How might we understand Rabbi Yossi Haglili's position? Not only is tefillin excluded from evenings (as lulav or shofar might be), but one is Biblically forbidden from donning tefillin at night. The Rav zt"l suggested that the evening exclusion can be viewed as more than just a formal parameter. Evenings might be incompatible with a fundamental facet of the mitzva of tefillin. This incompatibility might render the evenings as a time period in which it is literally impossible to properly fulfill the mitzva. To grasp this notion, we must elaborate upon a very important duality within the mitzva of tefillin.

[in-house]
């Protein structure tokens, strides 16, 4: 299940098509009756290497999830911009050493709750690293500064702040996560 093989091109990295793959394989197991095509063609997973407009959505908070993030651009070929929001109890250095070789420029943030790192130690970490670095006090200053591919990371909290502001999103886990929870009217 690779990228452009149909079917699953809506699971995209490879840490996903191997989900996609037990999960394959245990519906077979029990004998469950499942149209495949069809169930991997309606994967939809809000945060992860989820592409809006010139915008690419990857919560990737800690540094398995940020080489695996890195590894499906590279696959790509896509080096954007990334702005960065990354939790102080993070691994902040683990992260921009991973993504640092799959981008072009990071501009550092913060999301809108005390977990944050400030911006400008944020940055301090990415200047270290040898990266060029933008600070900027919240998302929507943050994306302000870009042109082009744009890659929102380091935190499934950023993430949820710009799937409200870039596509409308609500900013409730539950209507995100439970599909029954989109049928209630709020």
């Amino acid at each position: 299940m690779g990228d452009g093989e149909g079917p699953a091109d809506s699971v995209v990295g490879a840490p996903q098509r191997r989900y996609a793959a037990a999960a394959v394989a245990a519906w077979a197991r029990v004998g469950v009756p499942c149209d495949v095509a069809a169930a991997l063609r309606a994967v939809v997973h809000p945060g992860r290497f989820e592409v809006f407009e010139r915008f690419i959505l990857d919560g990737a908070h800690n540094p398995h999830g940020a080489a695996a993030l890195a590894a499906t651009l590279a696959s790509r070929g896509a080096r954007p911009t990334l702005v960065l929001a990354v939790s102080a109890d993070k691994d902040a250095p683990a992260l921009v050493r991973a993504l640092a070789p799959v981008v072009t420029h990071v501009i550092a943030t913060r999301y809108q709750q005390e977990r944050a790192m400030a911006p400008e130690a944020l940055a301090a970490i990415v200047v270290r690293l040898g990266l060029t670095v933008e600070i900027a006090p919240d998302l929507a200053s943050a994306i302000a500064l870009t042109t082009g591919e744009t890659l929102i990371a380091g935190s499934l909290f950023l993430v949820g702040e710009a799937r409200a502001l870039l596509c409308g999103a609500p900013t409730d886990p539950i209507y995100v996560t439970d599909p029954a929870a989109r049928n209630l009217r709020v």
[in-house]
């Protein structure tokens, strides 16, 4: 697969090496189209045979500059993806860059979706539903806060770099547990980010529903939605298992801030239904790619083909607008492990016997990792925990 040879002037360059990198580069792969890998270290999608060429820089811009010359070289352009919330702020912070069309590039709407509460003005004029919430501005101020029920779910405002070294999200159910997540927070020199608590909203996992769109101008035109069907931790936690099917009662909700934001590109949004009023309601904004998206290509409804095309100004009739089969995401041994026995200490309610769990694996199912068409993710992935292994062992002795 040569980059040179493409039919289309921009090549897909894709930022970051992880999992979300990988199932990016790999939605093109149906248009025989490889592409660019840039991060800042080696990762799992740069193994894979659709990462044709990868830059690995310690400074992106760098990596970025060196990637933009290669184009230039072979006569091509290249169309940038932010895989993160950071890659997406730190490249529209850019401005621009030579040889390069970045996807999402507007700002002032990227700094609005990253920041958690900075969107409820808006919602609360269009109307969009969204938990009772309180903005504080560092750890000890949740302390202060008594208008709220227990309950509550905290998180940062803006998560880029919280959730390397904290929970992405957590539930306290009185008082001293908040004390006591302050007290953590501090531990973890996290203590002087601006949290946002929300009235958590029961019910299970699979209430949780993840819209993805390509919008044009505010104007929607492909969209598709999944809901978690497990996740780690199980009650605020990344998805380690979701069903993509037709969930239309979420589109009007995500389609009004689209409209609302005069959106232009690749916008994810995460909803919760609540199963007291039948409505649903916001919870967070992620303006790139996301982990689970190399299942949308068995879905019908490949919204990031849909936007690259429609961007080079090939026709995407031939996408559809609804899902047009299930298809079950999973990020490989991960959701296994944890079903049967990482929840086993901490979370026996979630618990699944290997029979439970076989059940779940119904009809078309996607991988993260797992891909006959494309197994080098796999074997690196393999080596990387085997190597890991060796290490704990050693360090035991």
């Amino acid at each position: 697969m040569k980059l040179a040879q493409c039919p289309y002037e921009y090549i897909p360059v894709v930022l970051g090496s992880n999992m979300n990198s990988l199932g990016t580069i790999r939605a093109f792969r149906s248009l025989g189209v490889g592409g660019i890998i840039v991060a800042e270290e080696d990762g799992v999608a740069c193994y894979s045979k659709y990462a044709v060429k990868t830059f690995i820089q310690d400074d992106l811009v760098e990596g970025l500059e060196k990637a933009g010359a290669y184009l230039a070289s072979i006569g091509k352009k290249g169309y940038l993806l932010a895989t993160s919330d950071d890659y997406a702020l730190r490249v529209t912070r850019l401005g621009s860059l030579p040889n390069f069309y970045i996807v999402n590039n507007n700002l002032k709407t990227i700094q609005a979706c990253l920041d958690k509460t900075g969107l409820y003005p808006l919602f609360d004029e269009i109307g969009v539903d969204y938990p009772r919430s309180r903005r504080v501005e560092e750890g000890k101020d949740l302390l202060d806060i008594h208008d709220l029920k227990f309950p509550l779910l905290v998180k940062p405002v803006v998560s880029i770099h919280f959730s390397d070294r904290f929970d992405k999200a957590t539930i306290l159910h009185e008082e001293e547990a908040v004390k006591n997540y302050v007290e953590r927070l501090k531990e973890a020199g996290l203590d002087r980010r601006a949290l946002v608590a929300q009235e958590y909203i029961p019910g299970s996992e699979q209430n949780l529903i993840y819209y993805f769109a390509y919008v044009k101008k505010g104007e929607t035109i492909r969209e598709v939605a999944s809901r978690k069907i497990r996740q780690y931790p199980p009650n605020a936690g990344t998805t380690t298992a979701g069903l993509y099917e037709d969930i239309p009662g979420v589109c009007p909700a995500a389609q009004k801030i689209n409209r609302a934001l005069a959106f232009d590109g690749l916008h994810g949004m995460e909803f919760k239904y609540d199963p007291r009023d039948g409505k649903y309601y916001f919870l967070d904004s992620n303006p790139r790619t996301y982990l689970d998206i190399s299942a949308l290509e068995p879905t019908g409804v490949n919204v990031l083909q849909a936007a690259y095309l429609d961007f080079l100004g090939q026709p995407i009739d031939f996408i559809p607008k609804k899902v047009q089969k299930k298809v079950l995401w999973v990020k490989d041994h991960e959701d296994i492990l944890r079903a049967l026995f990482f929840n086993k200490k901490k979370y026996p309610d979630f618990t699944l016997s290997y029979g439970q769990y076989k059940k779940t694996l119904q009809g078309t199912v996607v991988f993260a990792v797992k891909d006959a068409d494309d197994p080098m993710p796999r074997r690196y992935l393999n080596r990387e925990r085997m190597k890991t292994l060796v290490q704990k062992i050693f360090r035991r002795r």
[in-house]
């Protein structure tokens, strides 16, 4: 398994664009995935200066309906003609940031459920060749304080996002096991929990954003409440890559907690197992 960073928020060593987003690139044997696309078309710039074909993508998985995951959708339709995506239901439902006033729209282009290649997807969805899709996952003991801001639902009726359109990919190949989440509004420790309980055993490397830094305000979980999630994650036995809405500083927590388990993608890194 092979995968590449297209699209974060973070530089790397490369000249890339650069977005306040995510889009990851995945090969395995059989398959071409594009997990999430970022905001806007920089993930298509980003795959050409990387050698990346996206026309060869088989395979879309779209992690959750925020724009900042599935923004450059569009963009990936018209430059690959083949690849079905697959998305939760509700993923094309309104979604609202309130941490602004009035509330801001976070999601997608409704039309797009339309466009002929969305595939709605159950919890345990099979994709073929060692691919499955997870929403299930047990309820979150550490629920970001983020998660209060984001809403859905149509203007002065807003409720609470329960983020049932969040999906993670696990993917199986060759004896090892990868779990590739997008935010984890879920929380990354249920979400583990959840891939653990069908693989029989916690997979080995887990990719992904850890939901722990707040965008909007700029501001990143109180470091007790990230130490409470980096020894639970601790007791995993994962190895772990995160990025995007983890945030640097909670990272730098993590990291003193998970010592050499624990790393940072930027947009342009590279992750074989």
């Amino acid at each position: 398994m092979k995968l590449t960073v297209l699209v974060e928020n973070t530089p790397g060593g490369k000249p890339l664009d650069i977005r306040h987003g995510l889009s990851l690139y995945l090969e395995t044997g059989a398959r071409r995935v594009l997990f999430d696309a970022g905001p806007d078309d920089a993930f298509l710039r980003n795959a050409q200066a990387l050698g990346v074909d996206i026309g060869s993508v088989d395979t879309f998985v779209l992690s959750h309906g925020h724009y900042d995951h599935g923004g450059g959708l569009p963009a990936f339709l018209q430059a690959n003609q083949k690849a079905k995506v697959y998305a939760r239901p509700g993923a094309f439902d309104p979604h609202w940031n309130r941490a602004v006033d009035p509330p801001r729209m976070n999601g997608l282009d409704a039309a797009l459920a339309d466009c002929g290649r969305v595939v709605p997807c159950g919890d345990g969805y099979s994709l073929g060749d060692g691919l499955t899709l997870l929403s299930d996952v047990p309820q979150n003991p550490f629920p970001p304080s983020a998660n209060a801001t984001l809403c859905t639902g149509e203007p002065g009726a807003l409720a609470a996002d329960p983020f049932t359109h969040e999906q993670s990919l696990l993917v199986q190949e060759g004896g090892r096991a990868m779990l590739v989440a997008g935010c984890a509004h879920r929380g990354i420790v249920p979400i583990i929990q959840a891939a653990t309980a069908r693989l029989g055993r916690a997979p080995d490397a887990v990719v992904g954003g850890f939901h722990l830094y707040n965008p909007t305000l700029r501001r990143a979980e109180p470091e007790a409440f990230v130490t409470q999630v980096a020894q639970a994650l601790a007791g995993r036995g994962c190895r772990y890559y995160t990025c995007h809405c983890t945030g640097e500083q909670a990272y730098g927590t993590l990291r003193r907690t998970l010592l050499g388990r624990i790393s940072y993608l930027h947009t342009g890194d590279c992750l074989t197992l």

Most mitzvot are preceded by the recital of one berakha; very rarely are two different berakhot recited upon one mitzva. When such a situation arises, we expect the mitzva itself to be multi-dimensional and thereby warrant multiple berakhot (parallel cases include mila, neirot, Chanuka, megilla and erusin). Evidently, the mitzva of tefillin, which also requires two berakhot, includes more than just the formal act of donning tefillin. The Rambam in Hilkhot Tefillin 4:25 elaborates upon the higher religious consciousness which must be maintained while wearing tefillin. According to the Rav, the Rambam is not elegizing tefillin as much as isolating a second facet of the mitzva. A person wearing tefillin should be crowned with a higher spiritual level matched by a more focused and intense religious attitude. This second aspect of the mitzva - not just formally donning but elevating one's religious-disposition warrants a second berakha.